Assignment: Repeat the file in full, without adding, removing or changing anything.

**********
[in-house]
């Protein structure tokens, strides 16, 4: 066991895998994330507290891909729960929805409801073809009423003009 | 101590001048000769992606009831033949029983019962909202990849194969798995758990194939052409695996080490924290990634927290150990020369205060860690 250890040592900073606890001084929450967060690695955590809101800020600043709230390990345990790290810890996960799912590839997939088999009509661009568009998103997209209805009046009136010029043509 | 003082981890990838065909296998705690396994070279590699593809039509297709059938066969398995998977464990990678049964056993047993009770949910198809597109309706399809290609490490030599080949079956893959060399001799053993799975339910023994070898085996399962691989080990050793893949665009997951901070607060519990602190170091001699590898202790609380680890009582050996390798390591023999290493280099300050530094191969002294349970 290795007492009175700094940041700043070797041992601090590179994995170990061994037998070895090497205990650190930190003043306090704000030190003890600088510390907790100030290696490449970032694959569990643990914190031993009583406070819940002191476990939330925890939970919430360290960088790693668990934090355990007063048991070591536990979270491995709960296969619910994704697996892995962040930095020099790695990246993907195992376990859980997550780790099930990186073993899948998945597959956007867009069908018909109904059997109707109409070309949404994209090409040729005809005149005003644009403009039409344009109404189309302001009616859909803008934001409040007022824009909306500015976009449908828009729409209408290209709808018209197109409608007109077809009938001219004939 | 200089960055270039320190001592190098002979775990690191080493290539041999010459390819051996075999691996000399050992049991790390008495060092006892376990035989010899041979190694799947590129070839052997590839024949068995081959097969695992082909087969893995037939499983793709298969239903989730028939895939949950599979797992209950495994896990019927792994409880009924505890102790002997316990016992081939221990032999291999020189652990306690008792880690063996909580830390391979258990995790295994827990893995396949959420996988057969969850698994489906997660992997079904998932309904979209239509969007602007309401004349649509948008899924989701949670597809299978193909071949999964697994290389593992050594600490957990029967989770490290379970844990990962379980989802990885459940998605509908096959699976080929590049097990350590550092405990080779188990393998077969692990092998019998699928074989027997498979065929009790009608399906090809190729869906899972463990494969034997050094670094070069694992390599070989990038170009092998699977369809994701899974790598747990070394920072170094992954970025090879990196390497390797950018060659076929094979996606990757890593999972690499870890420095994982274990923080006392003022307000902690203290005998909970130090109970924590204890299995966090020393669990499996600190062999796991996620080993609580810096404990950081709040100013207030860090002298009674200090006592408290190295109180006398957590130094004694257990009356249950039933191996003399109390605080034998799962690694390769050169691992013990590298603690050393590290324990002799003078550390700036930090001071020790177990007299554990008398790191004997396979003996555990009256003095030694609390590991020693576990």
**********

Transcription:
[in-house]
């Protein structure tokens, strides 16, 4: 066991895998994330507290891909729960929805409801073809009423003009 | 101590001048000769992606009831033949029983019962909202990849194969798995758990194939052409695996080490924290990634927290150990020369205060860690 250890040592900073606890001084929450967060690695955590809101800020600043709230390990345990790290810890996960799912590839997939088999009509661009568009998103997209209805009046009136010029043509 | 003082981890990838065909296998705690396994070279590699593809039509297709059938066969398995998977464990990678049964056993047993009770949910198809597109309706399809290609490490030599080949079956893959060399001799053993799975339910023994070898085996399962691989080990050793893949665009997951901070607060519990602190170091001699590898202790609380680890009582050996390798390591023999290493280099300050530094191969002294349970 290795007492009175700094940041700043070797041992601090590179994995170990061994037998070895090497205990650190930190003043306090704000030190003890600088510390907790100030290696490449970032694959569990643990914190031993009583406070819940002191476990939330925890939970919430360290960088790693668990934090355990007063048991070591536990979270491995709960296969619910994704697996892995962040930095020099790695990246993907195992376990859980997550780790099930990186073993899948998945597959956007867009069908018909109904059997109707109409070309949404994209090409040729005809005149005003644009403009039409344009109404189309302001009616859909803008934001409040007022824009909306500015976009449908828009729409209408290209709808018209197109409608007109077809009938001219004939 | 200089960055270039320190001592190098002979775990690191080493290539041999010459390819051996075999691996000399050992049991790390008495060092006892376990035989010899041979190694799947590129070839052997590839024949068995081959097969695992082909087969893995037939499983793709298969239903989730028939895939949950599979797992209950495994896990019927792994409880009924505890102790002997316990016992081939221990032999291999020189652990306690008792880690063996909580830390391979258990995790295994827990893995396949959420996988057969969850698994489906997660992997079904998932309904979209239509969007602007309401004349649509948008899924989701949670597809299978193909071949999964697994290389593992050594600490957990029967989770490290379970844990990962379980989802990885459940998605509908096959699976080929590049097990350590550092405990080779188990393998077969692990092998019998699928074989027997498979065929009790009608399906090809190729869906899972463990494969034997050094670094070069694992390599070989990038170009092998699977369809994701899974790598747990070394920072170094992954970025090879990196390497390797950018060659076929094979996606990757890593999972690499870890420095994982274990923080006392003022307000902690203290005998909970130090109970924590204890299995966090020393669990499996600190062999796991996620080993609580810096404990950081709040100013207030860090002298009674200090006592408290190295109180006398957590130094004694257990009356249950039933191996003399109390605080034998799962690694390769050169691992013990590298603690050393590290324990002799003078550390700036930090001071020790177990007299554990008398790191004997396979003996555990009256003095030694609390590991020693576990």